• Moroe’s suspension: 5 months on

    It is five months to the day that former Cricket SA chief executive Thabang Moroe was placed on ‘precautionary suspension’ on 6 December last year, with the CSA board some way off discussing the yet-to-be-completed forensic audit of his affairs, writes LUKE ALFRED.

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    Two of Moroe’s senior colleagues, former ally Naasei Appiah and Clive Eksteen, are also under forensic investigation, although the context of their suspension is different to that of Moroe’s.

    Along with colleague Corrie van Zyl, who has since been quietly reinstated, Appiah and Eksteen were suspended when Moroe was still chief executive. A CSA media release at the time read that they had allegedly not paid all the money owed by CSA to the SA Players’ Association (Saca) for the 2018 Mzansi Super League (MSL).

    By contrast, Moroe was later suspended by the board at the end of a traumatic week for cricket in early December that begun with the suspension of five senior journalists’ accreditation and the resignation of three board members as cricket’s credibility nosedived to fresh lows.

    Moroe remains on his salary of R356,000 per month, meaning that CSA has forked out close to R1.8 million to Moroe in the five-month period to keep him out of the office.

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    Although there appears to be the political will to reach closure, with independent board member Marius Schoeman playing an important role between the CSA board and the auditors, the legal sanctions against the three might yet be compromised.

    This is because disciplinary processes against them might not have been followed to the letter of the law, and it is complicated because while the forensic investigation by an outside firm involves all three, the reasons behind the suspensions are subtly different.

    Moroe and Appiah’s alliance is worth unpacking and goes back to the latter stages of Haroon Lorgat’s period as CSA chief executive. As a then board member, Moroe sat on a vital sub-committee between Lorgat and the board, the purpose of which was to keep them informed about developments around the later-to-be-abandoned T20 Global League.

    Moroe, however, didn’t attend any of these meetings.

    And so bad did Lorgat and Appiah’s relationship become that the board called in Charles Nupen, a labour lawyer, to mediate between them. Nupen’s initiative failed.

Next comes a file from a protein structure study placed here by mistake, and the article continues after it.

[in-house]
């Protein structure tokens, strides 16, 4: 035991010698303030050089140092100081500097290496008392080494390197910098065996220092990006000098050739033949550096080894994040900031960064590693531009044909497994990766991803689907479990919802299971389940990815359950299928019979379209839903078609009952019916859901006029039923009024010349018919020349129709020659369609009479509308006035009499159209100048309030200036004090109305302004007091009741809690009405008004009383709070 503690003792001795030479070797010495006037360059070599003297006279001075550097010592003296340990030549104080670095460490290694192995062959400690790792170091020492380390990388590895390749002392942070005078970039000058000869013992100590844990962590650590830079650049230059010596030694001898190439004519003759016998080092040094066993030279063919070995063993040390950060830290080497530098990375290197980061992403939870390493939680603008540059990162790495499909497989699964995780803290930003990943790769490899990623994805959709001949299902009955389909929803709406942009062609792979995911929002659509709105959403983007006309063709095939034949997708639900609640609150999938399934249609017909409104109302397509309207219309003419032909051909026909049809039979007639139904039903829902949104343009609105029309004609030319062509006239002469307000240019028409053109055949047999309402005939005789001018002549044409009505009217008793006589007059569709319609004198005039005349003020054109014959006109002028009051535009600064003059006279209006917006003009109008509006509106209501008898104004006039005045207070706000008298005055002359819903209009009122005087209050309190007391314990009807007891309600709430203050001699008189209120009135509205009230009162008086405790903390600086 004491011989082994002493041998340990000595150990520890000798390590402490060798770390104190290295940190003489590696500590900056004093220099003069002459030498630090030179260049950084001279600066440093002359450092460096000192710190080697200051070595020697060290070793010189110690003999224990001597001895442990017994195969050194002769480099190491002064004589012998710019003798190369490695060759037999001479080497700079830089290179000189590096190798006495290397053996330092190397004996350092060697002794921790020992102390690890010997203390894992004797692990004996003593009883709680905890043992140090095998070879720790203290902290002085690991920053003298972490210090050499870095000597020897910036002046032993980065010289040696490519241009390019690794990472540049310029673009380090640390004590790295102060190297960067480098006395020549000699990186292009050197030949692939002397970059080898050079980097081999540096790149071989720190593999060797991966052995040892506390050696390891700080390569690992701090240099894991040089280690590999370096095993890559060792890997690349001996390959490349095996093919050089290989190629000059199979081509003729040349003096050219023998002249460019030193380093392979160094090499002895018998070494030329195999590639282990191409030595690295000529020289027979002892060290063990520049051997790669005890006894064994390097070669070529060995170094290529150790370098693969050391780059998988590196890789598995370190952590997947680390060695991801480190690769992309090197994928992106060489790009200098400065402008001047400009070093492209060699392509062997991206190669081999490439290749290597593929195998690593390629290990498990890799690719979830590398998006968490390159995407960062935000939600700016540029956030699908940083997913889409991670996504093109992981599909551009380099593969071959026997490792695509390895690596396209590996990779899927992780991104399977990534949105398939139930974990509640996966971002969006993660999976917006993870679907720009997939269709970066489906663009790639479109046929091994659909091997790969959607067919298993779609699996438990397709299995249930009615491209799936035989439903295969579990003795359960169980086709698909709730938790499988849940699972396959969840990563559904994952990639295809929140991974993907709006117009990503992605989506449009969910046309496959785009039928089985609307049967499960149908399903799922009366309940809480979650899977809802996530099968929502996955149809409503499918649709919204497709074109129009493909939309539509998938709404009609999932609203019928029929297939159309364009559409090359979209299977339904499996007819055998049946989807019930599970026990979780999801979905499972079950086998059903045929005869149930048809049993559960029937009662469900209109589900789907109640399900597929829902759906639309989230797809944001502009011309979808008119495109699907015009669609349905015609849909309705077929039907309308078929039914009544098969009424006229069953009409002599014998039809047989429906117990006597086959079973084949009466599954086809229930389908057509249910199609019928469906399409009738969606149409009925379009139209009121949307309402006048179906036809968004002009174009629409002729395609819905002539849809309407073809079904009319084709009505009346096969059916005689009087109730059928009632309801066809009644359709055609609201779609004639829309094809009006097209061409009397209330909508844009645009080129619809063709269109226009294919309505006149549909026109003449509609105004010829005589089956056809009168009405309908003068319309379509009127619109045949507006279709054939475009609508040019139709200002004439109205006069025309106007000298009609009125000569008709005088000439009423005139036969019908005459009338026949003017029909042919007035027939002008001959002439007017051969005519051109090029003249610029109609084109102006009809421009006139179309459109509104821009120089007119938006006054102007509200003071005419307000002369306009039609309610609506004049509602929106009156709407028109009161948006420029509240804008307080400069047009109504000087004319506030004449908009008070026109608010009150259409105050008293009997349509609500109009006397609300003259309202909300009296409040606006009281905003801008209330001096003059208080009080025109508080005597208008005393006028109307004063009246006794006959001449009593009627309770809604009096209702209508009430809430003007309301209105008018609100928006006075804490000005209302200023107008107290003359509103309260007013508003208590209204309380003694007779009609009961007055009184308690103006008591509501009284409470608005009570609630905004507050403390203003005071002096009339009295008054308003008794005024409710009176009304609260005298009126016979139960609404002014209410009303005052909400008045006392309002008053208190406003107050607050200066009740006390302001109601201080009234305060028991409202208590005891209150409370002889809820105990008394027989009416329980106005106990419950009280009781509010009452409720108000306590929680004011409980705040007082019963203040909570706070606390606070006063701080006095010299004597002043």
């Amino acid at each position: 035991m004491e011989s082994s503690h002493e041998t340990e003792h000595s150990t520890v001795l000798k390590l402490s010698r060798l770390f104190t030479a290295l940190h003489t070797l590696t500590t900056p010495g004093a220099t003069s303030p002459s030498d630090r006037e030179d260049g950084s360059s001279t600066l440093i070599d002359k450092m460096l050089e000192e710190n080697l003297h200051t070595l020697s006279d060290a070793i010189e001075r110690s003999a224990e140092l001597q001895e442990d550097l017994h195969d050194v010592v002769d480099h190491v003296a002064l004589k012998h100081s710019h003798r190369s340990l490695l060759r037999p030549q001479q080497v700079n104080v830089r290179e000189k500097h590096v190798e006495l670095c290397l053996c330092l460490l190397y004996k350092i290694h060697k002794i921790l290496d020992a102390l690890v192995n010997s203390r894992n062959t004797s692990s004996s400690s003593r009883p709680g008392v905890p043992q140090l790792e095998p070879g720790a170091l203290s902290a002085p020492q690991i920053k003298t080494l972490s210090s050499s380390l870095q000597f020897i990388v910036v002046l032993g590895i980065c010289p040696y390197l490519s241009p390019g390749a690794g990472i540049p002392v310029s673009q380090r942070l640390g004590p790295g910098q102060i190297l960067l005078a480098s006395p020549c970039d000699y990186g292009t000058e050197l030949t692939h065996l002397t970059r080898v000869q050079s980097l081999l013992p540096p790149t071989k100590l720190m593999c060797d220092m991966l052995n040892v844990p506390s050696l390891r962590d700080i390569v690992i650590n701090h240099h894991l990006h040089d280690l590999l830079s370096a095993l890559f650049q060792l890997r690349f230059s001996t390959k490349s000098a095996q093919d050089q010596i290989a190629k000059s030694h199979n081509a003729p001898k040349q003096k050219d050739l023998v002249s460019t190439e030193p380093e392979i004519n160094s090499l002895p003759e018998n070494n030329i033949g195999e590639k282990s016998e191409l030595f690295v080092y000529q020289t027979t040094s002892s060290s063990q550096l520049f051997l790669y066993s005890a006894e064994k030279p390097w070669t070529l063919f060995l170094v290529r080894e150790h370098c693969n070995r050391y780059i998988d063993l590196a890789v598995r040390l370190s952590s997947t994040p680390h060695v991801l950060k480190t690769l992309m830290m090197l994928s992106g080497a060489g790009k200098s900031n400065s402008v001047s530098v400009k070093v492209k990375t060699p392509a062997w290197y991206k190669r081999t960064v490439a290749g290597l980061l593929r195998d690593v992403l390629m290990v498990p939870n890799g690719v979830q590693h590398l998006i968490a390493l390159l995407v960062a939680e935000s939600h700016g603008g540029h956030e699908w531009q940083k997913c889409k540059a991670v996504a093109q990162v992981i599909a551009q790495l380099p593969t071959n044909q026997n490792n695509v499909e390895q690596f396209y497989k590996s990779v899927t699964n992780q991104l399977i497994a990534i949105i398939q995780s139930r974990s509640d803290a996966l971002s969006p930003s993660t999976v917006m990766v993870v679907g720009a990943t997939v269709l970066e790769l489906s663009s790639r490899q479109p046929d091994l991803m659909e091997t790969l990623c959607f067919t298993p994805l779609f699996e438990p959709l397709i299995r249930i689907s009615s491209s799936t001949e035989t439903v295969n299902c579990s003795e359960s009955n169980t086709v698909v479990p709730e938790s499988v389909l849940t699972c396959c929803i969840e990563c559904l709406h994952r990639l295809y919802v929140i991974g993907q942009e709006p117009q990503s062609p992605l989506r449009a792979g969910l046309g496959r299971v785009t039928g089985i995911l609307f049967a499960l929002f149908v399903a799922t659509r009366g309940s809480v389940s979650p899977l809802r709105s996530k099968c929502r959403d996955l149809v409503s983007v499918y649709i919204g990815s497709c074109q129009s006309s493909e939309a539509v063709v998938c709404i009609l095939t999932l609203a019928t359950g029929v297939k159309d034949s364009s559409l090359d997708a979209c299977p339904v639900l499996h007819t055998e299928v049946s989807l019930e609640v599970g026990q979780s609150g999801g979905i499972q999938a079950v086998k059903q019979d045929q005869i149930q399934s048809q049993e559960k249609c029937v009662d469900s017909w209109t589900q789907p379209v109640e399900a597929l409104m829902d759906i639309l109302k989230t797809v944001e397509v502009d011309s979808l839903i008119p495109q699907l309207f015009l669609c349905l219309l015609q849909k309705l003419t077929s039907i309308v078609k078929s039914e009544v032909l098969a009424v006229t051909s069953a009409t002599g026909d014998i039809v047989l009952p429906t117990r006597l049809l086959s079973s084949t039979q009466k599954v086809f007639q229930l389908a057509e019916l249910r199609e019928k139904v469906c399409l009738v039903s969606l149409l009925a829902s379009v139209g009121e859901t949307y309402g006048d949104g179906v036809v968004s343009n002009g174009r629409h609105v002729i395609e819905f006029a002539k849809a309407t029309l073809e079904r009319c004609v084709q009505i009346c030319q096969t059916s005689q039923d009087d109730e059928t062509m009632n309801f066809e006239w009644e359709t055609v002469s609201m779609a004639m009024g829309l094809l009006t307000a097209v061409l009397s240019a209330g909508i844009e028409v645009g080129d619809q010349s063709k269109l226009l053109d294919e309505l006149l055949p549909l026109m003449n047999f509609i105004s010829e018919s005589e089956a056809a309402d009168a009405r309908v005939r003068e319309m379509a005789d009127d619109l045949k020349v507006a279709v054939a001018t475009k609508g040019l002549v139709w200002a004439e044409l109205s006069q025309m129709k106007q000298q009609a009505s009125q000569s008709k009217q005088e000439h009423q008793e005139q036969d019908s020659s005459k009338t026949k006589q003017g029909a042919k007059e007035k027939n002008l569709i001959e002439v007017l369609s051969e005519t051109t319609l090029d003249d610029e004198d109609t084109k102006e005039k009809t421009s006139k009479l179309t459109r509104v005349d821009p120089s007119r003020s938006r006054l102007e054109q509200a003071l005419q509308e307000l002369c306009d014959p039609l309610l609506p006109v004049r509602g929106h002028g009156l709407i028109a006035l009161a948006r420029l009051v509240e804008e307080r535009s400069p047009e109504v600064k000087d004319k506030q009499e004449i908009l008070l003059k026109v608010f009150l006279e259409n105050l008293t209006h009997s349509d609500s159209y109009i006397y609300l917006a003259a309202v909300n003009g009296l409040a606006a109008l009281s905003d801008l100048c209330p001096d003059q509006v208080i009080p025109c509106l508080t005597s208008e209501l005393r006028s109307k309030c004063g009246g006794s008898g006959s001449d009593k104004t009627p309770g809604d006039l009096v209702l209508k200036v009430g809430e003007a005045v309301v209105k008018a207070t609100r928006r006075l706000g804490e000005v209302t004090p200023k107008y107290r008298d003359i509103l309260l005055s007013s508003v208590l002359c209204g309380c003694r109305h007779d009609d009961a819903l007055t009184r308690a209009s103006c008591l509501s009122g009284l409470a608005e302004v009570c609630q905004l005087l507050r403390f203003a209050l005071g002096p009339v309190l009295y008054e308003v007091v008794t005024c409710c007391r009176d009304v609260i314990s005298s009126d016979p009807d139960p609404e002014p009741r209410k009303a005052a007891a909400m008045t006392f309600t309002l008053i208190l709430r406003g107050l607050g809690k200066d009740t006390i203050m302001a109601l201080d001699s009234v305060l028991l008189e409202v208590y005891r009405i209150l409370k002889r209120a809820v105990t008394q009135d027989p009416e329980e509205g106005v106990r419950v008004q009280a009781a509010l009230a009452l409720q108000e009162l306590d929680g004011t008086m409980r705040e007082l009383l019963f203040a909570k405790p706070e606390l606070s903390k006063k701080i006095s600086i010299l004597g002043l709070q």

Lorgat’s suspension meant that Moroe and Appiah formed a bulkhead within the organisation which the board lacked the will to address. With Appiah’s blessing, Moroe became interim chief executive post Lorgat; he was later shoe-horned into a permanent role, despite being conspicuously underqualified for the job.

    The paw-paw really began to hit the fan in 2019, as CSA’s losses started to mount and morale in the office plumbed new depths, with Moroe and Appiah almost single-handedly bringing the governing body to its financial knees.

    Among other notable achievements, they insisted on the commercially foolhardy decision to show the first two editions of the MSL live on SABC, although the public broadcaster could not pay for those rights. They also decided on the unprecedented step of arguing that the WP Cricket Association (WPCA) was trading under ‘distressed conditions’, which allowed them to exercise their ‘step-in rights’ and suspend the WPCA board.

    After being suspended, the WP Board took CSA to court and were subsequently vindicated when a senior counsel found their suspension by CSA was invalid.

    Possibly the most damaging aspect of Moroe’s mad reign was the fact that CSA was in the midst a long-running feud with the SA Players’ Association (Saca) when the CSA board finally pulled the plug on his colourfully destructive career.

    The Saca matter, which revolved around the possible expansion of the first-class format without Saca buy-in, found its way to the South Gauteng High Court before it was amicably resolved with Moroe out of the way.

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    Saca brought the High Court action against CSA at the beginning of the Proteas’ World Cup campaign in June last year, insisting that their timing was co-incidental. That campaign showed the Proteas to be team haunted by a fear of failure: they lost their first three matches – against England, Bangladesh and India – which effectively put paid to their tournament as they finished seventh, their worst-ever World Cup result.

    There were widespread resignations after the tournament, with long-standing team manager ‘Doc’ Moosajee and media manager Lerato Malekutu both calling it a day. Ottis Gibson, the then national coach, was also fired, as were his coaching staff including his assistant, Dale Benkenstein.

    At the time of Moroe’s ‘precautionary suspension’, CSA urged ‘all our stakeholders to allow this process to unfold’. They also undertook ‘to provide updates on this matter’ but have not once issued media statements on the forensic team’s progress.

    When seven questions about the forensic audit were sent to CSA head of media and communications Thami Mthembu, he responded by saying that, unfortunately, CSA could offer the public no details at the moment.

    ‘The three people you have mentioned are still on suspension and we are not in a position to offer any more granular details on the various cases until all the investigations have been concluded,’ he replied. ‘The forensic audit is ongoing and South Africans are indeed assured that once the findings have been tabled with the board, which should be in June, CSA will release a full statement in line with the remedial recommendations.’

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    Luke Alfred